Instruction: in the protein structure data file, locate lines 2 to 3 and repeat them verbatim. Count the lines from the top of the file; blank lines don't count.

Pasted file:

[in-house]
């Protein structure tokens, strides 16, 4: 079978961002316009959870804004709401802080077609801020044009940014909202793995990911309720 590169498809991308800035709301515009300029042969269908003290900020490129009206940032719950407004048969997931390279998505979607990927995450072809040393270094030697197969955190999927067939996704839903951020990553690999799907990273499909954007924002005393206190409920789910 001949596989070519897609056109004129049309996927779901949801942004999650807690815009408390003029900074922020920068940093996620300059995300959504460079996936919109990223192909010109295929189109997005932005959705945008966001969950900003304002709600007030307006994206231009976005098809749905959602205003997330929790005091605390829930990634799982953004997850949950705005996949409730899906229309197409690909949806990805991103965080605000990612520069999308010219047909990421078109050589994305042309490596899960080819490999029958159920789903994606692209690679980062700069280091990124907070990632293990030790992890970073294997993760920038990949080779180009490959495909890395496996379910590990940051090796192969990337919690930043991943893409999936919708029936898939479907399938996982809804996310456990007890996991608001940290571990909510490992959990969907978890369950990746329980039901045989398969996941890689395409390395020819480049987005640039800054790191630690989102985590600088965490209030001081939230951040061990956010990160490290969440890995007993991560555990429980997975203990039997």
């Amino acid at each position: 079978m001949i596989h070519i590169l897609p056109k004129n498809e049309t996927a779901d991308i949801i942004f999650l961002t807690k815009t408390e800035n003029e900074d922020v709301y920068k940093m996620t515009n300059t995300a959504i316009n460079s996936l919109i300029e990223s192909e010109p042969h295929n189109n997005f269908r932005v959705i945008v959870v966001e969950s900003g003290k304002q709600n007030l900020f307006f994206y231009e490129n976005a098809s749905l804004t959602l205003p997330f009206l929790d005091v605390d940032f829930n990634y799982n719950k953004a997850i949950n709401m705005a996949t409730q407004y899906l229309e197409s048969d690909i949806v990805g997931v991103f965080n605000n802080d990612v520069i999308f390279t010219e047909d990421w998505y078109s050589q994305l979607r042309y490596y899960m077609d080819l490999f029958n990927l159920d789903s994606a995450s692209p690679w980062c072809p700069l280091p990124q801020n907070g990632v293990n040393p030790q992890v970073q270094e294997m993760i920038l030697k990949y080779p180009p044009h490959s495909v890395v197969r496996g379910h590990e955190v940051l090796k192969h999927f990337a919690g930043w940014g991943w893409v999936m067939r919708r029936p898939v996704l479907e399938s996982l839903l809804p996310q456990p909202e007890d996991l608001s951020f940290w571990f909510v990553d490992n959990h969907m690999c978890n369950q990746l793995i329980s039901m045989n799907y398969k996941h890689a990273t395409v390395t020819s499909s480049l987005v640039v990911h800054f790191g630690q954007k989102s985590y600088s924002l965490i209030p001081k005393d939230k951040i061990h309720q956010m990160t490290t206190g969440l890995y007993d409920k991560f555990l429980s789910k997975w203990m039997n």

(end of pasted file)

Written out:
């Protein structure tokens, strides 16, 4: 079978961002316009959870804004709401802080077609801020044009940014909202793995990911309720 590169498809991308800035709301515009300029042969269908003290900020490129009206940032719950407004048969997931390279998505979607990927995450072809040393270094030697197969955190999927067939996704839903951020990553690999799907990273499909954007924002005393206190409920789910 001949596989070519897609056109004129049309996927779901949801942004999650807690815009408390003029900074922020920068940093996620300059995300959504460079996936919109990223192909010109295929189109997005932005959705945008966001969950900003304002709600007030307006994206231009976005098809749905959602205003997330929790005091605390829930990634799982953004997850949950705005996949409730899906229309197409690909949806990805991103965080605000990612520069999308010219047909990421078109050589994305042309490596899960080819490999029958159920789903994606692209690679980062700069280091990124907070990632293990030790992890970073294997993760920038990949080779180009490959495909890395496996379910590990940051090796192969990337919690930043991943893409999936919708029936898939479907399938996982809804996310456990007890996991608001940290571990909510490992959990969907978890369950990746329980039901045989398969996941890689395409390395020819480049987005640039800054790191630690989102985590600088965490209030001081939230951040061990956010990160490290969440890995007993991560555990429980997975203990039997």
């Amino acid at each position: 079978m001949i596989h070519i590169l897609p056109k004129n498809e049309t996927a779901d991308i949801i942004f999650l961002t807690k815009t408390e800035n003029e900074d922020v709301y920068k940093m996620t515009n300059t995300a959504i316009n460079s996936l919109i300029e990223s192909e010109p042969h295929n189109n997005f269908r932005v959705i945008v959870v966001e969950s900003g003290k304002q709600n007030l900020f307006f994206y231009e490129n976005a098809s749905l804004t959602l205003p997330f009206l929790d005091v605390d940032f829930n990634y799982n719950k953004a997850i949950n709401m705005a996949t409730q407004y899906l229309e197409s048969d690909i949806v990805g997931v991103f965080n605000n802080d990612v520069i999308f390279t010219e047909d990421w998505y078109s050589q994305l979607r042309y490596y899960m077609d080819l490999f029958n990927l159920d789903s994606a995450s692209p690679w980062c072809p700069l280091p990124q801020n907070g990632v293990n040393p030790q992890v970073q270094e294997m993760i920038l030697k990949y080779p180009p044009h490959s495909v890395v197969r496996g379910h590990e955190v940051l090796k192969h999927f990337a919690g930043w940014g991943w893409v999936m067939r919708r029936p898939v996704l479907e399938s996982l839903l809804p996310q456990p909202e007890d996991l608001s951020f940290w571990f909510v990553d490992n959990h969907m690999c978890n369950q990746l793995i329980s039901m045989n799907y398969k996941h890689a990273t395409v390395t020819s499909s480049l987005v640039v990911h800054f790191g630690q954007k989102s985590y600088s924002l965490i209030p001081k005393d939230k951040i061990h309720q956010m990160t490290t206190g969440l890995y007993d409920k991560f555990l429980s789910k997975w203990m039997n």